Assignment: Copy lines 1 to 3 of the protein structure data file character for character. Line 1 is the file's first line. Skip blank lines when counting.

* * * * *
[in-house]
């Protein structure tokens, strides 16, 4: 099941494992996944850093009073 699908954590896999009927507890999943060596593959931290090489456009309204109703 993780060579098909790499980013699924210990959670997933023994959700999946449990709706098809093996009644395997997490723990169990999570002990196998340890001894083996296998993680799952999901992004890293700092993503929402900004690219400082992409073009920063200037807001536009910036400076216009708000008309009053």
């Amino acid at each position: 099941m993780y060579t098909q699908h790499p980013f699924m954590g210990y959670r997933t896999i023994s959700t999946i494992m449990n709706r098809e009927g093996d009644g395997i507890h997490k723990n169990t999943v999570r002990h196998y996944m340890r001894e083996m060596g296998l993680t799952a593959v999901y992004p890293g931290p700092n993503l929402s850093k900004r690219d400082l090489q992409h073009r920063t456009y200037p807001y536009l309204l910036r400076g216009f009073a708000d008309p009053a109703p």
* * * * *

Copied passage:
[in-house]
């Protein structure tokens, strides 16, 4: 099941494992996944850093009073 699908954590896999009927507890999943060596593959931290090489456009309204109703 993780060579098909790499980013699924210990959670997933023994959700999946449990709706098809093996009644395997997490723990169990999570002990196998340890001894083996296998993680799952999901992004890293700092993503929402900004690219400082992409073009920063200037807001536009910036400076216009708000008309009053």
């Amino acid at each position: 099941m993780y060579t098909q699908h790499p980013f699924m954590g210990y959670r997933t896999i023994s959700t999946i494992m449990n709706r098809e009927g093996d009644g395997i507890h997490k723990n169990t999943v999570r002990h196998y996944m340890r001894e083996m060596g296998l993680t799952a593959v999901y992004p890293g931290p700092n993503l929402s850093k900004r690219d400082l090489q992409h073009r920063t456009y200037p807001y536009l309204l910036r400076g216009f009073a708000d008309p009053a109703p």